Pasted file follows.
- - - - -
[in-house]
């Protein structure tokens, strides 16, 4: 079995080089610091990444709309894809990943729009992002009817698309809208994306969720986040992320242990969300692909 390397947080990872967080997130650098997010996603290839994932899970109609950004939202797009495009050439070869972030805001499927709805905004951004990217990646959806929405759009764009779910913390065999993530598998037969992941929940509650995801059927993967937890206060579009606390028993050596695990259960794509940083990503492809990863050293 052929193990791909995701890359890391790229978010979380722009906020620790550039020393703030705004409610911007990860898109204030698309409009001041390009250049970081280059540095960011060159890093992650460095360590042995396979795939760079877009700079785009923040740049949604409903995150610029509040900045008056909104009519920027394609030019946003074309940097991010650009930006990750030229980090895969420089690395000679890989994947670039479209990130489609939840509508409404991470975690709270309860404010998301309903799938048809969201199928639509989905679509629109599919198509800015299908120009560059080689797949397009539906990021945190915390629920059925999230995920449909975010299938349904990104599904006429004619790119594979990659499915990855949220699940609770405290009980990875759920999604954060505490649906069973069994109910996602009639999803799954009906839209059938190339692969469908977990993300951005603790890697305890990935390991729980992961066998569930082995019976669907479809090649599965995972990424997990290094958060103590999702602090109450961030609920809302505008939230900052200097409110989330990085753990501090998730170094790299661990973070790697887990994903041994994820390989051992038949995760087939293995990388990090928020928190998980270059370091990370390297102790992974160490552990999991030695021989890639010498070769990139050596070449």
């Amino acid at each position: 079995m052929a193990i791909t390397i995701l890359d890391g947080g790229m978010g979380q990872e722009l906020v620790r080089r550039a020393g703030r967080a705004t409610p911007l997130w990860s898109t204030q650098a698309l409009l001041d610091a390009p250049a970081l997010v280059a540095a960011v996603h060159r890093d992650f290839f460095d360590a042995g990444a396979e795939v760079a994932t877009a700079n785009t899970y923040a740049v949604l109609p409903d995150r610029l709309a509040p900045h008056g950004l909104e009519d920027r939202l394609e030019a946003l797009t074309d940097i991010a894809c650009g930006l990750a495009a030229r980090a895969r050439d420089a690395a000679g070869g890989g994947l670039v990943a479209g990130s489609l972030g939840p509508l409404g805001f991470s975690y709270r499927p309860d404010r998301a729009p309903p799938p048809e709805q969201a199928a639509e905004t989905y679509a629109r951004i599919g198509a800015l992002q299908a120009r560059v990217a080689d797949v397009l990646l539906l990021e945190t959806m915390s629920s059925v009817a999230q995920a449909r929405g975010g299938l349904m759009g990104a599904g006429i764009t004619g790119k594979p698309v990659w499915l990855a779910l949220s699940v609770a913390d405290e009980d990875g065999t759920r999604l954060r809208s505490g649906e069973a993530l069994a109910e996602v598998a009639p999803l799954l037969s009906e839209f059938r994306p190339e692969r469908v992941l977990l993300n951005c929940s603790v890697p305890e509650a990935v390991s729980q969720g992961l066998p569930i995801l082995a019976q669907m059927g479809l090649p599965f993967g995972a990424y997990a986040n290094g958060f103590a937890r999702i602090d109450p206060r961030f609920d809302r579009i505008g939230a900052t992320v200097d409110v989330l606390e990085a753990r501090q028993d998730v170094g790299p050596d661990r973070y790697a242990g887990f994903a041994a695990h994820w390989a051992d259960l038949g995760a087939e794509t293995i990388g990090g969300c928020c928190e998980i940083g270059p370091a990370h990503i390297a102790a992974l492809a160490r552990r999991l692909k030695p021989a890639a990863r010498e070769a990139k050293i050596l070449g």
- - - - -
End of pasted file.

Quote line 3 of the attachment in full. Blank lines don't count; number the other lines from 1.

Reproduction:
């Amino acid at each position: 079995m052929a193990i791909t390397i995701l890359d890391g947080g790229m978010g979380q990872e722009l906020v620790r080089r550039a020393g703030r967080a705004t409610p911007l997130w990860s898109t204030q650098a698309l409009l001041d610091a390009p250049a970081l997010v280059a540095a960011v996603h060159r890093d992650f290839f460095d360590a042995g990444a396979e795939v760079a994932t877009a700079n785009t899970y923040a740049v949604l109609p409903d995150r610029l709309a509040p900045h008056g950004l909104e009519d920027r939202l394609e030019a946003l797009t074309d940097i991010a894809c650009g930006l990750a495009a030229r980090a895969r050439d420089a690395a000679g070869g890989g994947l670039v990943a479209g990130s489609l972030g939840p509508l409404g805001f991470s975690y709270r499927p309860d404010r998301a729009p309903p799938p048809e709805q969201a199928a639509e905004t989905y679509a629109r951004i599919g198509a800015l992002q299908a120009r560059v990217a080689d797949v397009l990646l539906l990021e945190t959806m915390s629920s059925v009817a999230q995920a449909r929405g975010g299938l349904m759009g990104a599904g006429i764009t004619g790119k594979p698309v990659w499915l990855a779910l949220s699940v609770a913390d405290e009980d990875g065999t759920r999604l954060r809208s505490g649906e069973a993530l069994a109910e996602v598998a009639p999803l799954l037969s009906e839209f059938r994306p190339e692969r469908v992941l977990l993300n951005c929940s603790v890697p305890e509650a990935v390991s729980q969720g992961l066998p569930i995801l082995a019976q669907m059927g479809l090649p599965f993967g995972a990424y997990a986040n290094g958060f103590a937890r999702i602090d109450p206060r961030f609920d809302r579009i505008g939230a900052t992320v200097d409110v989330l606390e990085a753990r501090q028993d998730v170094g790299p050596d661990r973070y790697a242990g887990f994903a041994a695990h994820w390989a051992d259960l038949g995760a087939e794509t293995i990388g990090g969300c928020c928190e998980i940083g270059p370091a990370h990503i390297a102790a992974l492809a160490r552990r999991l692909k030695p021989a890639a990863r010498e070769a990139k050293i050596l070449g």